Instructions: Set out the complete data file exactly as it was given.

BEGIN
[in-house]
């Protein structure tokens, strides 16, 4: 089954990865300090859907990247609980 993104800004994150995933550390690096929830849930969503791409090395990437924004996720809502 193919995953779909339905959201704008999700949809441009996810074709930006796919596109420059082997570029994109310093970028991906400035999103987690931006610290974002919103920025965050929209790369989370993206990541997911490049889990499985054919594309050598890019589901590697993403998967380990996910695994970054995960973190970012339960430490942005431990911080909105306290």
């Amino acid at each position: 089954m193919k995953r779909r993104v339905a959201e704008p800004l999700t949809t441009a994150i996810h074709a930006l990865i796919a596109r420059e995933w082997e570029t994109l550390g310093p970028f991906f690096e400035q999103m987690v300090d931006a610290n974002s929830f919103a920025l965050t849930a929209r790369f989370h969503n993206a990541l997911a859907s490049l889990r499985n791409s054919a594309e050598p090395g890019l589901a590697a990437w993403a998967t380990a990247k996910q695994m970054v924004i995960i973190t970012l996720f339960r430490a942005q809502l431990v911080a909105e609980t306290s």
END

[in-house]
């Protein structure tokens, strides 16, 4: 089954990865300090859907990247609980 993104800004994150995933550390690096929830849930969503791409090395990437924004996720809502 193919995953779909339905959201704008999700949809441009996810074709930006796919596109420059082997570029994109310093970028991906400035999103987690931006610290974002919103920025965050929209790369989370993206990541997911490049889990499985054919594309050598890019589901590697993403998967380990996910695994970054995960973190970012339960430490942005431990911080909105306290």
């Amino acid at each position: 089954m193919k995953r779909r993104v339905a959201e704008p800004l999700t949809t441009a994150i996810h074709a930006l990865i796919a596109r420059e995933w082997e570029t994109l550390g310093p970028f991906f690096e400035q999103m987690v300090d931006a610290n974002s929830f919103a920025l965050t849930a929209r790369f989370h969503n993206a990541l997911a859907s490049l889990r499985n791409s054919a594309e050598p090395g890019l589901a590697a990437w993403a998967t380990a990247k996910q695994m970054v924004i995960i973190t970012l996720f339960r430490a942005q809502l431990v911080a909105e609980t306290s």